Based on about two hundred recent conversations with (or tweets from) literary friends and colleagues, I’m guessing that 2009 will be a big year for two important trends: e-books and international literature. The New York Times Book Review is still shutting its eyes real tight so it won’t have to see e-books (I assume they’ll schedule an endpaper essay full of bad Kindle jokes in the next few months, and start taking the trend seriously a year later). But they may be doing better on the literature in translation front, and even the globally minded Michael Orthofer has nice words about this weekend’s issue, which offers Sarah Fay on Tokyo Fiancee by Amelie Nothomb, Elaine Sciolino on Azar Nafisi’s Things I’ve Been Silent About and Ligaya Mishan on Chicago by Alaa Al Aswany.
I’d probably be interested in Chicago if Mishan didn’t have so much fun dismantling Al Aswany’s fatal failure to capture the nuances of American behavior, especially where race relations are concerned:
A beautiful young black woman is fired from her job at a shopping mall, supposedly because of her race … people on the street heckle a white man with a black girlfriend, yelling “How much did you pay for this slave girl?”
Franz Kafka’s Amerika: The Missing Person, newly translated by Mark Harmon, is another glimpse of the USA through foreign fictional eyes, though in this case the anomalies (most famously, the Statue of Liberty carrying a sword instead of a torch) may be the key to the work. I’m halfway through this new translation myself right now, and I appreciate Adam Kirsch for finishing before me and providing some helpful context for this slippery work. I don’t remember ever praising an article by Adam Kirsch before today, but this is nice stuff:
[Mark Harmon] follows previous English editions by retaining the German spelling of America, with a “k.” This lends the name, in American eyes, a more ominous and alien quality than it would have for the German reader. That “k” is hard to resist, however, and not just because readers have come to expect it. No writer has ever annexed a single letter the way Kafka did with “k.” Between the two in his own last name, Joseph K. of “The Trial” and K. of “The Castle,” the letter seems imbued with his own angular essence. Amerika is not America; it is a cipher for Kafka’s dream of a country he never visited.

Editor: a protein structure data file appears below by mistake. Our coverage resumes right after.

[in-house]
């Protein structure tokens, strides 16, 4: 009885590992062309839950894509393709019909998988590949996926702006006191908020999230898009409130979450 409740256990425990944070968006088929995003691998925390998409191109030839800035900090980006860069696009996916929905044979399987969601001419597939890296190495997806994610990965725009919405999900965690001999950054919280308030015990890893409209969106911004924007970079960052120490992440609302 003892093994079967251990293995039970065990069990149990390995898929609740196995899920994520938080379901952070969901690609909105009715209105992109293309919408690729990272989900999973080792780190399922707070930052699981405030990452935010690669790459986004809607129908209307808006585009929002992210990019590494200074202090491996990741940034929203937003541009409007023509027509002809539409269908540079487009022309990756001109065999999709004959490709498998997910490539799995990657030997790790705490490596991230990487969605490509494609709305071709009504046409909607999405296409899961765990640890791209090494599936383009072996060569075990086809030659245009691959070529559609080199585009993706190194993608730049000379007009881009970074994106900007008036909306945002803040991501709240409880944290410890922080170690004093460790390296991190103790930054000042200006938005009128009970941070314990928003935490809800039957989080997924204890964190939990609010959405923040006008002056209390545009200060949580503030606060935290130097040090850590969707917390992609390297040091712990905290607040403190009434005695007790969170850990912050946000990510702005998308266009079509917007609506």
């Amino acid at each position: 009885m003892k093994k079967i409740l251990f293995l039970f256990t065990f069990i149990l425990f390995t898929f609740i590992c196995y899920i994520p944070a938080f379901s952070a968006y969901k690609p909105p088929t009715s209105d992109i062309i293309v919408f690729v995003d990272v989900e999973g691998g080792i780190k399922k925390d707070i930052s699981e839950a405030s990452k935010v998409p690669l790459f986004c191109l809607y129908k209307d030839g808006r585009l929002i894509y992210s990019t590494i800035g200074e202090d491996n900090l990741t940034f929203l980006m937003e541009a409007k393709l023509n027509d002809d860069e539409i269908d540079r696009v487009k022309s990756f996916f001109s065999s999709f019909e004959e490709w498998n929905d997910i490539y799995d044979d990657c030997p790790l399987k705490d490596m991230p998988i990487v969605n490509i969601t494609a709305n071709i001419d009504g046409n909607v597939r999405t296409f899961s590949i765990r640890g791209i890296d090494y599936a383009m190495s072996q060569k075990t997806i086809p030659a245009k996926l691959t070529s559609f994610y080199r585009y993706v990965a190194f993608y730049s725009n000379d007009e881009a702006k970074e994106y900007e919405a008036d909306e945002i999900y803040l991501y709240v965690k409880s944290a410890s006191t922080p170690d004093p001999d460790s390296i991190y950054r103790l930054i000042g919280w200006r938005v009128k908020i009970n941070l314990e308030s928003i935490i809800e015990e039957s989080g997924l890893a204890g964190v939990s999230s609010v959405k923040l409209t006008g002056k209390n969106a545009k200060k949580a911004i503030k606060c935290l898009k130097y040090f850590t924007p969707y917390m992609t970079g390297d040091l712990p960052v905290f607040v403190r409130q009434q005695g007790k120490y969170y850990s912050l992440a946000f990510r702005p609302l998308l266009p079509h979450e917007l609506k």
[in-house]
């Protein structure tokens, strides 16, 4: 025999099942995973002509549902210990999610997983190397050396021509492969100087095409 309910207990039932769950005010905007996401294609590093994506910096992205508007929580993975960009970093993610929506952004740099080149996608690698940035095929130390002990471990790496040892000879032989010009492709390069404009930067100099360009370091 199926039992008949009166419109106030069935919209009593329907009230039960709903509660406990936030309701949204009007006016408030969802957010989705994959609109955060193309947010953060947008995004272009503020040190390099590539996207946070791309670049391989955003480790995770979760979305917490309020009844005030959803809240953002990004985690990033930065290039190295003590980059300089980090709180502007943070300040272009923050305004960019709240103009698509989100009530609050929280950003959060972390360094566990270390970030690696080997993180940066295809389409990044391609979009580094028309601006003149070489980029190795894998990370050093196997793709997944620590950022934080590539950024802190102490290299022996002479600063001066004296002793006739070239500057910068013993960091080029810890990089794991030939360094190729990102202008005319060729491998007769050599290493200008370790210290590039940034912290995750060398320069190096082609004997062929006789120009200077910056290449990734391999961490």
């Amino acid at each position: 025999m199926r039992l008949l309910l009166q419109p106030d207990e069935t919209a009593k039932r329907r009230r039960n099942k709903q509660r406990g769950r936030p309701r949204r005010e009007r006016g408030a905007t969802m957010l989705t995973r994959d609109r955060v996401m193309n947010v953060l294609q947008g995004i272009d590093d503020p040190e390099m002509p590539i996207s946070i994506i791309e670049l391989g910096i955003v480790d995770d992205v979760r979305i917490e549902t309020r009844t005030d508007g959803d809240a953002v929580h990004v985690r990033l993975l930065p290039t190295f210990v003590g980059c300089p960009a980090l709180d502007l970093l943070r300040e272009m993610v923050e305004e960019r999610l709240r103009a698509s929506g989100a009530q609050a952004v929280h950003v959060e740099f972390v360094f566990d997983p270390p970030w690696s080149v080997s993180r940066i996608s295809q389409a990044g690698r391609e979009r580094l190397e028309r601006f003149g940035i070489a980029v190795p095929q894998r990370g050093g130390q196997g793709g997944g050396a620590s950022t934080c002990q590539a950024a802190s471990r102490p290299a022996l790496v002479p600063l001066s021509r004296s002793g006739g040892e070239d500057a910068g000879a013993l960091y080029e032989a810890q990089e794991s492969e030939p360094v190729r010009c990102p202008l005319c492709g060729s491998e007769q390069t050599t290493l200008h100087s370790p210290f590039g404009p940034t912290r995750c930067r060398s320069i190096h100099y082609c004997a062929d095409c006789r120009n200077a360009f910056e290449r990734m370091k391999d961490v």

I’m not sure if I’ll finish this book myself, though I’m glad I started it; perhaps what I appreciate most of all about Adam Kirsch’s piece is that it lets me off the hook, first by explaining how this early Kafka effort was designed to work (it’s a classic picaresque) and secondly by confirming my suspicion that even at its best this book is not as essential as The Castle or The Trial. I think that’s all the excuse I need to move on to the next title on my to-read list.
Liesl Schillinger praises Louise Erdrich’s story volume The Red Convertible with her usual flair. I hoped to see a positive review of fun rock critic Chuck Klosterman’s first novel Downtown Owl, and one imagines that Peter Meehan hoped to write one, but had to tell the truth instead. I also had trouble getting absorbed in Klosterman’s story, which reads like Fargo Rock City slowed way down, though I hope the author will try again.
I don’t know what to do with Leah Hager Cohen’s soapy cover piece on a cancer memoir, The Mercy Papers by Robin Romm. There’s not much sport in attacking a positive review of a book about a dying and saintly mother, especially when an editor’s note reveals that the reviewer’s mother is also suffering from late-stage cancer. Cohen has started her own blog about her mother’s illness, she says:
… in a state of serious mortification, giving in at least to my agent’s urging. I hated the ugliness of the word ‘blog’ and the kind of self-involvement I associated with blogging.
Ugliness? Really? I always thought we were kind of cute. Anyway, this positive review is itself highly self-involved, though it will probably appeal to anyone currently caring for a sick relative. But then, so would a nice greeting card.